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Wawrinka stuns Nadal to win Australian Open tennis final

Eighth seed Stanislas Wawrinka has taken his first Grand Slam title, winning the 2014 Australian Open in an upset over injury-troubled world number one Rafael Nadal. The victory was a long time coming for the Swiss star.

Top seed Nadal entered his 19th Grand Slam final appearing to be affected by a back injury, as Switzerland's Stanislas Wawrinka took a shock two-set lead in Sunday's Australian Open final, at the Rod Laver Arena in Melbourne.

Losing the first set 6-3 to eighth-seed Wawrinka, Nadal winced and clutched his back during the third game of the second set, requiring repeated treatment.

He went off the court for a medical timeout at 2-1 down, receiving further treatment on court at 4-1 down, and after losing the second set 6-2 with an ace from Wawrinka.

The Spaniard staved off his injury and dug deep in the third set, saving two break points before holding serve with a barrage of forehands, taking the set 6-3.

Wawrinka then captured a break in the fourth set, surrendered it, and then recovered to serve for the match, winning the final set 6-3 with an imperious forehand rocketing down the line. The final championship scores were 6-3, 6-2, 3-6, 6-3.

It was Wawrinka's first win over Nadal in 13 meetings, and the second in a series of dramatic career reversals after having knocked out Novak Djokovic in the quarter finals, following a loss of 14 consecutive matches to the Serb.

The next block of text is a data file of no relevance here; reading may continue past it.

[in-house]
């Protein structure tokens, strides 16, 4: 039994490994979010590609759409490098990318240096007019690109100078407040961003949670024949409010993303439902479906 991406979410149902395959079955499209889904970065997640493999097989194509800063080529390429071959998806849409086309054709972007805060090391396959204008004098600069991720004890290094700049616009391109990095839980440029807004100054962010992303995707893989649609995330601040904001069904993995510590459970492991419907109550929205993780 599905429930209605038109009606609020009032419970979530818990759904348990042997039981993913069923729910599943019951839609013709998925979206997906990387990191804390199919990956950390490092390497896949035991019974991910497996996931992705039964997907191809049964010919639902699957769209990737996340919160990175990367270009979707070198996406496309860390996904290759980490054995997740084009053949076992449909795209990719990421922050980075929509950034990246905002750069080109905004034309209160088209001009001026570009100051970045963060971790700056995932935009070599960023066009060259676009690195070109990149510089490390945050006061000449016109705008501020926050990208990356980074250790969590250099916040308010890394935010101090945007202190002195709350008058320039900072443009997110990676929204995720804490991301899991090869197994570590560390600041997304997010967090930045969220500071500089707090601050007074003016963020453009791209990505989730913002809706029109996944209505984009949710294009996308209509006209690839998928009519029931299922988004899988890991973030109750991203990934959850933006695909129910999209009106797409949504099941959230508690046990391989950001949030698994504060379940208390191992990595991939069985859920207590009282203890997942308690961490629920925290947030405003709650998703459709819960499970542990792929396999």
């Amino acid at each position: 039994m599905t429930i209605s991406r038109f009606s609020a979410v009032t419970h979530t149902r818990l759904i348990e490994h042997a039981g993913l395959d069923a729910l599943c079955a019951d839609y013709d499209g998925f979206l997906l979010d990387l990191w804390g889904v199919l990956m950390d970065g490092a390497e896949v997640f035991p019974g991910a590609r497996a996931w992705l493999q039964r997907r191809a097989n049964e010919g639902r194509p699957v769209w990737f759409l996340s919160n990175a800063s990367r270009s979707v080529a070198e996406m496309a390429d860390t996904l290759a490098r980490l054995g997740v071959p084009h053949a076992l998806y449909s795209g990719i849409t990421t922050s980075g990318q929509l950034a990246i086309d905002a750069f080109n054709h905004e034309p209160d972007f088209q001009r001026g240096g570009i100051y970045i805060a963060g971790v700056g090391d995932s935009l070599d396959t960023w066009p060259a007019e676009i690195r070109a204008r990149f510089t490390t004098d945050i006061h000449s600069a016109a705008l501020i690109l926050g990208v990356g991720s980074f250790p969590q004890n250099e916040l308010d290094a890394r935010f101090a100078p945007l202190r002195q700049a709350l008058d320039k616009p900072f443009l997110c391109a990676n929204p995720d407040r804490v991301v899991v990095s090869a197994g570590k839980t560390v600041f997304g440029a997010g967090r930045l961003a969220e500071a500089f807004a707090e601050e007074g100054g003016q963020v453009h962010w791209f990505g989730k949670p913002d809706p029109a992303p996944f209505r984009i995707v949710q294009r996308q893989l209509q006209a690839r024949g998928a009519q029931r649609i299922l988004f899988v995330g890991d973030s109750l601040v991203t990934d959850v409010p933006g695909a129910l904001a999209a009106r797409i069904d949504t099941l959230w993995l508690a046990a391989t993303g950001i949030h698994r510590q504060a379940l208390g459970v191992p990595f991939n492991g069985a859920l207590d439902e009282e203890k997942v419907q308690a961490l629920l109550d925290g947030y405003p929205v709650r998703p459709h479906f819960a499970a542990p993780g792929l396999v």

The 28-year-old, now the top Swiss after Nadal beat Roger Federer in the semi-finals, will stand third behind Nadal and Djokovic in Monday's ATP ranking.

"In one year, a lot has happened"

A relieved Wawrinka, who won the title on what was Australia's annual national holiday, paid tribute to his opponent at the trophy ceremony.

"I'm really sorry for Rafa, I hope your back will be fine. It's always a pleasure to play you.

"Last year I had a crazy match here [which he lost in five sets to Djokovic]. I lost it and I was crying a lot after it. In one year, a lot has happened," Wawrinka said.

"I don't know if I'm dreaming or not, I'll know tomorrow morning I guess. This is just an amazing grand slam to play," he added.

Nadal, the tournament's 2009 champion, shed tears at the ceremony.

"First thing I want to say is thanks to Stan, we have a great relationship and you really deserve it today, so many congratulations and all the best.

"To all the crowd, it's been an emotional two weeks, sorry to finish this way, I tried very, very hard," Nadal said.

Wawrinka defies the odds

Had Nadal won on Sunday, he would have equaled Pete Sampras' record of 14 Grand Slam singles titles and become the third man in history to win each of the four grand slam titles twice, after Roy Emerson and Rod Laver.

Wawrinka, now a winner of six career titles, but only one grand slam competition, won the Australian Open title on his 36th appearance at a grand slam, the second-longest wait on record.

jr/tj (Reuters, AFP)